Holi is a Hindu festival People dance happily with colorful paints celebrated on March 17th and 18th in India and Nepal. This important event is known all over the world and is held to welcome spring, to greet a new beginning and to leave the past behind.
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It begins on the last full moon of the month of Balguna, the eleventh month of the calendar between the end of February and the middle of March. The first night, “Holika Dahan” or Choti Holi, is celebrated around a fire to symbolize the victory of good over evil. Different castes, social conditions, religions and ages meet. In addition, there are two legends that celebrate this well-known event today.
Myths Explaining Holi Celebration-
The first is coming around Holika, the evil sister of Hiranyakasipu and the aunt of Prince Prahladhan. She planned to kill her son-in-law, but it did not materialize because the god Prahlada worshiped saved her. The ethic of the story is that good always triumphs over evil. That is why the Holi festival starts in the morning after the fire.
Another legend Radha, Krishna couple, People of different skin color. Krishna asked his mother why she was not in the color of his beloved; So, to not be jealous of Radha’s color, her mother replied that a darker color on her face would be a solution. Thus, the two lovers will be equal. Since then all the lovers have been applying the colors of Holi on their face as Krishna listened to what he said.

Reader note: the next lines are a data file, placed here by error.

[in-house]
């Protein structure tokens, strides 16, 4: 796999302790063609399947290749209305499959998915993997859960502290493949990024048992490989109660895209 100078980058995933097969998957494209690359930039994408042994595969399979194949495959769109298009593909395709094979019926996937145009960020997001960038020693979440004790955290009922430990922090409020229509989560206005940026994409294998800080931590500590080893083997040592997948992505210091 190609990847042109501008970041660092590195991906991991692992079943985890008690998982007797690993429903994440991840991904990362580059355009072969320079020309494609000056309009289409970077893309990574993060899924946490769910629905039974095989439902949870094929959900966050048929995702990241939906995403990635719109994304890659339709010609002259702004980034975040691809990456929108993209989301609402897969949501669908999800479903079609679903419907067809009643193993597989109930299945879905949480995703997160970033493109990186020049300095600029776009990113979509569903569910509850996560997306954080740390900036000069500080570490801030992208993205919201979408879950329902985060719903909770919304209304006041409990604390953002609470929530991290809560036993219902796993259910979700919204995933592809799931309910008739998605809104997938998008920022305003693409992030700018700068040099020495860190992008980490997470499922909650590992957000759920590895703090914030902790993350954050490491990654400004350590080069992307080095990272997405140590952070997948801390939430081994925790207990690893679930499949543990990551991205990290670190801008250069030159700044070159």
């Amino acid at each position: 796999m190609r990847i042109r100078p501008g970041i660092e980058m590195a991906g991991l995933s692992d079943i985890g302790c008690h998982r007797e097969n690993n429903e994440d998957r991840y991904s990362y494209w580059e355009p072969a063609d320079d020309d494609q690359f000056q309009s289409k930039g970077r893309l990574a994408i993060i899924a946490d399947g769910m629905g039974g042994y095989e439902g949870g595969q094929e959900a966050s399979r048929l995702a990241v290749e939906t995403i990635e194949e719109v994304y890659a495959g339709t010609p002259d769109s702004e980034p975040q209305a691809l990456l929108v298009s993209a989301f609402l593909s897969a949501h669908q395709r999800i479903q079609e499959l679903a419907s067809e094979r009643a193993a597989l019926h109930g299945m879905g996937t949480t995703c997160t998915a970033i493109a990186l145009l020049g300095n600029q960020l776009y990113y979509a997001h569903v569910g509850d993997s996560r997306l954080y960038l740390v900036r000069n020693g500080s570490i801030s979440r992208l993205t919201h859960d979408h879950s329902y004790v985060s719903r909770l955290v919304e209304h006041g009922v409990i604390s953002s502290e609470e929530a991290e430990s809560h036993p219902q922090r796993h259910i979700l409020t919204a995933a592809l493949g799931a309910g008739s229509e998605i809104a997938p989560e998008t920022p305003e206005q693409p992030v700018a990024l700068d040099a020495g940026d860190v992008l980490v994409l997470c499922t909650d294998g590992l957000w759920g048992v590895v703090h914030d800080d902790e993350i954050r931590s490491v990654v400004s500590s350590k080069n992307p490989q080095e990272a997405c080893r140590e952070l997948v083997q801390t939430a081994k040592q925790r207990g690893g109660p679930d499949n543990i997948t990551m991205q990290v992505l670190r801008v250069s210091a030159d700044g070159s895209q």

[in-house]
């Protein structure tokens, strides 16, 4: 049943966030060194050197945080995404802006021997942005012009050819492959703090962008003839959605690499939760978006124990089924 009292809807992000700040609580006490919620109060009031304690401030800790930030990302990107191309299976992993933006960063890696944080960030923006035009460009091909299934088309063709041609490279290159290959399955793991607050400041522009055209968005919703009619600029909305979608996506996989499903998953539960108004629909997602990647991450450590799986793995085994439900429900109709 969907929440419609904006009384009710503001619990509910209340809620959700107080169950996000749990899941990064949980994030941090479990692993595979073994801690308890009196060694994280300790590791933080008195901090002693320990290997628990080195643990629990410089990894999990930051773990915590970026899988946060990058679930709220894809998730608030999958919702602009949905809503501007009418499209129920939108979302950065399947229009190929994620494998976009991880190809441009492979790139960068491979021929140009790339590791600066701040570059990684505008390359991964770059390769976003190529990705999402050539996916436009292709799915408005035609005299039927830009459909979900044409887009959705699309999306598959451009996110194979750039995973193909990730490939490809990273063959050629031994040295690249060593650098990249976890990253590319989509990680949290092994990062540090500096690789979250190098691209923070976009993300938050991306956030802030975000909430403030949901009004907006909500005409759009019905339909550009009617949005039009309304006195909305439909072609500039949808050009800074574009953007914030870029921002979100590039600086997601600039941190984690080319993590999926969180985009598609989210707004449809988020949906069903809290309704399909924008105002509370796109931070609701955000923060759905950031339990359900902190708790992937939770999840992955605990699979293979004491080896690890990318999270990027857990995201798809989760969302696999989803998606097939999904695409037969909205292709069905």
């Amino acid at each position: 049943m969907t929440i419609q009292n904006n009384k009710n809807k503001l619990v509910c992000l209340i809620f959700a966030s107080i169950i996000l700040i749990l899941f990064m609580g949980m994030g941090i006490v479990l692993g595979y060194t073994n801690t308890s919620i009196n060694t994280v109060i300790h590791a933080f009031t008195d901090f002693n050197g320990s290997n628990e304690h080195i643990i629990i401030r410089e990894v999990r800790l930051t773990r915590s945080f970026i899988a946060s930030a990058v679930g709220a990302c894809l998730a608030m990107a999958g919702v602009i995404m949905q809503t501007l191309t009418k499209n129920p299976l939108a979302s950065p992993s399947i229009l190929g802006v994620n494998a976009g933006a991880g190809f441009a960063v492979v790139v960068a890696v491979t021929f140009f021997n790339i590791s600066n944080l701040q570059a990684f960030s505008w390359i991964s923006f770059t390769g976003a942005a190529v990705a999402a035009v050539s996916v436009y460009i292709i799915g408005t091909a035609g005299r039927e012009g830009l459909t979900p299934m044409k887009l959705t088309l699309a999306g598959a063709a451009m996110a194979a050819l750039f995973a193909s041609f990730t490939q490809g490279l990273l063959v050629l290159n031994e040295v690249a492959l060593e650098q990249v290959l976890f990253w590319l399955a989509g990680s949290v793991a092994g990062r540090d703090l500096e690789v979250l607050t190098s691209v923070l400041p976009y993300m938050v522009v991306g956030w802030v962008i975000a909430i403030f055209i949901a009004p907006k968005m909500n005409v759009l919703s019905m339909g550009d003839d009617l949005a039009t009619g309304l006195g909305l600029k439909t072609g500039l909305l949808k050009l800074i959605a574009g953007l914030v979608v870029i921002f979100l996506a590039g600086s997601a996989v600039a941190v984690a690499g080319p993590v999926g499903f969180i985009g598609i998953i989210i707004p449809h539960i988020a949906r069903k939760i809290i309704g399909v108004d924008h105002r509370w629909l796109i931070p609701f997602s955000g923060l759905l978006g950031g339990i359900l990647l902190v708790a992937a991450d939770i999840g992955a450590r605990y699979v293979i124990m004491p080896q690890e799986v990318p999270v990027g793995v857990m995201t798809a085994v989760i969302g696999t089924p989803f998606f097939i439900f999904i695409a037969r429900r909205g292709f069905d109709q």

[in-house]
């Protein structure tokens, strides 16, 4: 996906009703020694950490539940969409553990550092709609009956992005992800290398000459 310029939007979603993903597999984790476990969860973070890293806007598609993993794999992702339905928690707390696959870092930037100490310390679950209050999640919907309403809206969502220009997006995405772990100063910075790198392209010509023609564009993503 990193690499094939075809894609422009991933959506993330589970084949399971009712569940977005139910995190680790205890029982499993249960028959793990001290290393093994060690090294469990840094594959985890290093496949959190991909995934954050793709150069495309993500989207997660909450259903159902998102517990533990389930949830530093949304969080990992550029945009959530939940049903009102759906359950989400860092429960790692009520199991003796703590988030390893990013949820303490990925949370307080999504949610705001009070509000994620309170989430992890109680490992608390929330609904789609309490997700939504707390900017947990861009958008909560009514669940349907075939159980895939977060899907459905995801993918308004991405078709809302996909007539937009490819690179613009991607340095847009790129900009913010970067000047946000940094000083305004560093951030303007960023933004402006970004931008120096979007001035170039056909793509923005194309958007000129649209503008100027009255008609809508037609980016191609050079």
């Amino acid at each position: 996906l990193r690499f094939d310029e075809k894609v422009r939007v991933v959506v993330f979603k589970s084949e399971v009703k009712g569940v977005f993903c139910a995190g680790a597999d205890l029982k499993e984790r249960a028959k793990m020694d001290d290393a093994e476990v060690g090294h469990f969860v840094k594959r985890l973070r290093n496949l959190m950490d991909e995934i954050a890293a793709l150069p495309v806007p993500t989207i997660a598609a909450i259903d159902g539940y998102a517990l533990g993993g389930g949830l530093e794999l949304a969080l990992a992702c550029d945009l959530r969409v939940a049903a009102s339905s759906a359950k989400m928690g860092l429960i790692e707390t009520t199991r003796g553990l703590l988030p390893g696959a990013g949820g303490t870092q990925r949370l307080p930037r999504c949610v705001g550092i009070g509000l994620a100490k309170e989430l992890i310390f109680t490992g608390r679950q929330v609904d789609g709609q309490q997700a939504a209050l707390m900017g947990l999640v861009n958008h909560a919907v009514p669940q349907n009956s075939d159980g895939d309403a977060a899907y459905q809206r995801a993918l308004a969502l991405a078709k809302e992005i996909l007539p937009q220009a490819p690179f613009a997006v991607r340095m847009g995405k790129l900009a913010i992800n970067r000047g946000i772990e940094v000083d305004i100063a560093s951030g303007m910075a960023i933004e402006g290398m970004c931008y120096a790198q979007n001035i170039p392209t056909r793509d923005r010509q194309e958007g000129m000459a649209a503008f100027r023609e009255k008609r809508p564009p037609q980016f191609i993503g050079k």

– Meaning of colors-
In Hindu festival, it is appreciated that people are tainted with different colors, but they have no color on top because everyone has a meaning. For example, red represents love and fertility, blue is the color of Krishna, yellow is yellow, and green is the sign of spring and new beginning.
Not only that, there is a symbolic myth behind the remembrance of Krishna: the legend says that his skin turned blue because a giant demon named Bhutana poisoned him in his breast milk.
Holi powders or gulal powders are natural paints based on turmeric, paste and flower extracts. Then for many years synthetic versions that were harmful to people were used. However, at present various associations are promoting the use of natural gulal made from abandoned petals in temples and shrines.
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